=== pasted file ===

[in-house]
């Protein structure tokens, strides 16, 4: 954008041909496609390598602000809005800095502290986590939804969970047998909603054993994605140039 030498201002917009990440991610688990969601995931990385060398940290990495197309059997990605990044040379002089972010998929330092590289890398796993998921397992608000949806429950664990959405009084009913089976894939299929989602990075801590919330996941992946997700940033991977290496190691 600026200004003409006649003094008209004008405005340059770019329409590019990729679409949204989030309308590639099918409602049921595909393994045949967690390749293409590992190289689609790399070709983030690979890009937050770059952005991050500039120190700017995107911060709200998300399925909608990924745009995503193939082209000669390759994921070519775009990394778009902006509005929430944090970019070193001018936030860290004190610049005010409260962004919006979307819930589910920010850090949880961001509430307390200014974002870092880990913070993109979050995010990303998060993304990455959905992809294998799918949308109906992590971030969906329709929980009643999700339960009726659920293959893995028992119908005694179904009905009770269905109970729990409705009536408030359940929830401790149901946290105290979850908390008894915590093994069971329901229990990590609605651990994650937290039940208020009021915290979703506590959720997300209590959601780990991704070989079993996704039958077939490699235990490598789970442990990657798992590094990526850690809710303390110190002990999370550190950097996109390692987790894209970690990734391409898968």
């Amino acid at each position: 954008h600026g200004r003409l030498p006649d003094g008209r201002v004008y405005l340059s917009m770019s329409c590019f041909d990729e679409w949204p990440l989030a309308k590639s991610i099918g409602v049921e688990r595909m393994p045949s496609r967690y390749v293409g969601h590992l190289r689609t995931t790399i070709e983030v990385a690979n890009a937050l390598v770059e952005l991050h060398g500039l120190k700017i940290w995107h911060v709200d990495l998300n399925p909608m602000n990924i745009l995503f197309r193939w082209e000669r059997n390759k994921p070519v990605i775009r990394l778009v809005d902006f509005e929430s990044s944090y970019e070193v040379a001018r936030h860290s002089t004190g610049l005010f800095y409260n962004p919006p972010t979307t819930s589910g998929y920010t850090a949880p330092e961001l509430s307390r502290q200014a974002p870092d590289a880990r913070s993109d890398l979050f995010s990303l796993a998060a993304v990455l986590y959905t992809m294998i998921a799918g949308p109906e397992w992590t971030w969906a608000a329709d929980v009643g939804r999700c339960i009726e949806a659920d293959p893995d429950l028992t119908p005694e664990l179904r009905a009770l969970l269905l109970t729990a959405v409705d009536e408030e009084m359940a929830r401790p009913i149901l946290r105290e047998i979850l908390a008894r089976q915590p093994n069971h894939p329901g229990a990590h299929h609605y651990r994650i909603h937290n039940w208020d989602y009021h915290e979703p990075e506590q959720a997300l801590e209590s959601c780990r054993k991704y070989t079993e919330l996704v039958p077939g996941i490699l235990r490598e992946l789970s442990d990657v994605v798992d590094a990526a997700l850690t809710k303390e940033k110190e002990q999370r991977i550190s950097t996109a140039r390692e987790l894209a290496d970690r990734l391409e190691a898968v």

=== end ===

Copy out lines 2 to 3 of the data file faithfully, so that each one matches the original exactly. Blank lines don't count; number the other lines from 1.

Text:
């Protein structure tokens, strides 16, 4: 954008041909496609390598602000809005800095502290986590939804969970047998909603054993994605140039 030498201002917009990440991610688990969601995931990385060398940290990495197309059997990605990044040379002089972010998929330092590289890398796993998921397992608000949806429950664990959405009084009913089976894939299929989602990075801590919330996941992946997700940033991977290496190691 600026200004003409006649003094008209004008405005340059770019329409590019990729679409949204989030309308590639099918409602049921595909393994045949967690390749293409590992190289689609790399070709983030690979890009937050770059952005991050500039120190700017995107911060709200998300399925909608990924745009995503193939082209000669390759994921070519775009990394778009902006509005929430944090970019070193001018936030860290004190610049005010409260962004919006979307819930589910920010850090949880961001509430307390200014974002870092880990913070993109979050995010990303998060993304990455959905992809294998799918949308109906992590971030969906329709929980009643999700339960009726659920293959893995028992119908005694179904009905009770269905109970729990409705009536408030359940929830401790149901946290105290979850908390008894915590093994069971329901229990990590609605651990994650937290039940208020009021915290979703506590959720997300209590959601780990991704070989079993996704039958077939490699235990490598789970442990990657798992590094990526850690809710303390110190002990999370550190950097996109390692987790894209970690990734391409898968």
């Amino acid at each position: 954008h600026g200004r003409l030498p006649d003094g008209r201002v004008y405005l340059s917009m770019s329409c590019f041909d990729e679409w949204p990440l989030a309308k590639s991610i099918g409602v049921e688990r595909m393994p045949s496609r967690y390749v293409g969601h590992l190289r689609t995931t790399i070709e983030v990385a690979n890009a937050l390598v770059e952005l991050h060398g500039l120190k700017i940290w995107h911060v709200d990495l998300n399925p909608m602000n990924i745009l995503f197309r193939w082209e000669r059997n390759k994921p070519v990605i775009r990394l778009v809005d902006f509005e929430s990044s944090y970019e070193v040379a001018r936030h860290s002089t004190g610049l005010f800095y409260n962004p919006p972010t979307t819930s589910g998929y920010t850090a949880p330092e961001l509430s307390r502290q200014a974002p870092d590289a880990r913070s993109d890398l979050f995010s990303l796993a998060a993304v990455l986590y959905t992809m294998i998921a799918g949308p109906e397992w992590t971030w969906a608000a329709d929980v009643g939804r999700c339960i009726e949806a659920d293959p893995d429950l028992t119908p005694e664990l179904r009905a009770l969970l269905l109970t729990a959405v409705d009536e408030e009084m359940a929830r401790p009913i149901l946290r105290e047998i979850l908390a008894r089976q915590p093994n069971h894939p329901g229990a990590h299929h609605y651990r994650i909603h937290n039940w208020d989602y009021h915290e979703p990075e506590q959720a997300l801590e209590s959601c780990r054993k991704y070989t079993e919330l996704v039958p077939g996941i490699l235990r490598e992946l789970s442990d990657v994605v798992d590094a990526a997700l850690t809710k303390e940033k110190e002990q999370r991977i550190s950097t996109a140039r390692e987790l894209a290496d970690r990734l391409e190691a898968v």